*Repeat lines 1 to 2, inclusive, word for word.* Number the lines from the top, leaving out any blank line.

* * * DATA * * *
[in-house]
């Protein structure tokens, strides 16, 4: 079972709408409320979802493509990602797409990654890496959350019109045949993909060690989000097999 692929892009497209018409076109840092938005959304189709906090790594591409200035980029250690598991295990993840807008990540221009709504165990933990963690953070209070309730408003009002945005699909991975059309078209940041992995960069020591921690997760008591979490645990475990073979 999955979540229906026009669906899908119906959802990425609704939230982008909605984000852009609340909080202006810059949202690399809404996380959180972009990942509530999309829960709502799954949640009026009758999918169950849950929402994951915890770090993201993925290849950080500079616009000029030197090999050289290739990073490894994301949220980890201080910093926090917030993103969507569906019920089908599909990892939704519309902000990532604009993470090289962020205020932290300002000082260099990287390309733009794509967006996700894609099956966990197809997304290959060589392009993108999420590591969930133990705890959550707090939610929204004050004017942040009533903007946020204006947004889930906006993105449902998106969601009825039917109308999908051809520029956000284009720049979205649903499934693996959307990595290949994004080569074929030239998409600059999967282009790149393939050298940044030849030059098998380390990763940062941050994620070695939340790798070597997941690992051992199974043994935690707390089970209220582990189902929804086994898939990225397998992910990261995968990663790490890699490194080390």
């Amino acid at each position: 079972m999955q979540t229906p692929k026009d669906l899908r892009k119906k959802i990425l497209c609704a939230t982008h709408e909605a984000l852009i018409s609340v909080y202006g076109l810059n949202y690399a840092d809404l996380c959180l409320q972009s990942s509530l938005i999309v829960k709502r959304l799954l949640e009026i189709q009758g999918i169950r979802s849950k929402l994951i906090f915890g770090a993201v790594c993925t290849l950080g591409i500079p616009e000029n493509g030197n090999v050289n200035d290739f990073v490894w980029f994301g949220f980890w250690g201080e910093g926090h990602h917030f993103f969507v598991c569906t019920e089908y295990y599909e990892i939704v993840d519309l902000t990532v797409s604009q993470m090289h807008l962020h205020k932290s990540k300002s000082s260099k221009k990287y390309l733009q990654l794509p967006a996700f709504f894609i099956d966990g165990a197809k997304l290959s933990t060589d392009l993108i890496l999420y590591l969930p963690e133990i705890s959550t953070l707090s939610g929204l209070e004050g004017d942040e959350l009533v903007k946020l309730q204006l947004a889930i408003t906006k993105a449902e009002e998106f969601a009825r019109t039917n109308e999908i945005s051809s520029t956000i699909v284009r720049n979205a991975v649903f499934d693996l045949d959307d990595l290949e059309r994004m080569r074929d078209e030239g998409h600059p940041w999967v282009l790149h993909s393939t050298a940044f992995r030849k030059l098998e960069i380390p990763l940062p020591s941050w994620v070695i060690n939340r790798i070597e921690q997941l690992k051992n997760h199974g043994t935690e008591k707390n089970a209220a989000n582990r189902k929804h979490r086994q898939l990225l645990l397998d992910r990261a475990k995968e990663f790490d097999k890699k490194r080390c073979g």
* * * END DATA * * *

[in-house]
């Protein structure tokens, strides 16, 4: 079972709408409320979802493509990602797409990654890496959350019109045949993909060690989000097999 692929892009497209018409076109840092938005959304189709906090790594591409200035980029250690598991295990993840807008990540221009709504165990933990963690953070209070309730408003009002945005699909991975059309078209940041992995960069020591921690997760008591979490645990475990073979 999955979540229906026009669906899908119906959802990425609704939230982008909605984000852009609340909080202006810059949202690399809404996380959180972009990942509530999309829960709502799954949640009026009758999918169950849950929402994951915890770090993201993925290849950080500079616009000029030197090999050289290739990073490894994301949220980890201080910093926090917030993103969507569906019920089908599909990892939704519309902000990532604009993470090289962020205020932290300002000082260099990287390309733009794509967006996700894609099956966990197809997304290959060589392009993108999420590591969930133990705890959550707090939610929204004050004017942040009533903007946020204006947004889930906006993105449902998106969601009825039917109308999908051809520029956000284009720049979205649903499934693996959307990595290949994004080569074929030239998409600059999967282009790149393939050298940044030849030059098998380390990763940062941050994620070695939340790798070597997941690992051992199974043994935690707390089970209220582990189902929804086994898939990225397998992910990261995968990663790490890699490194080390």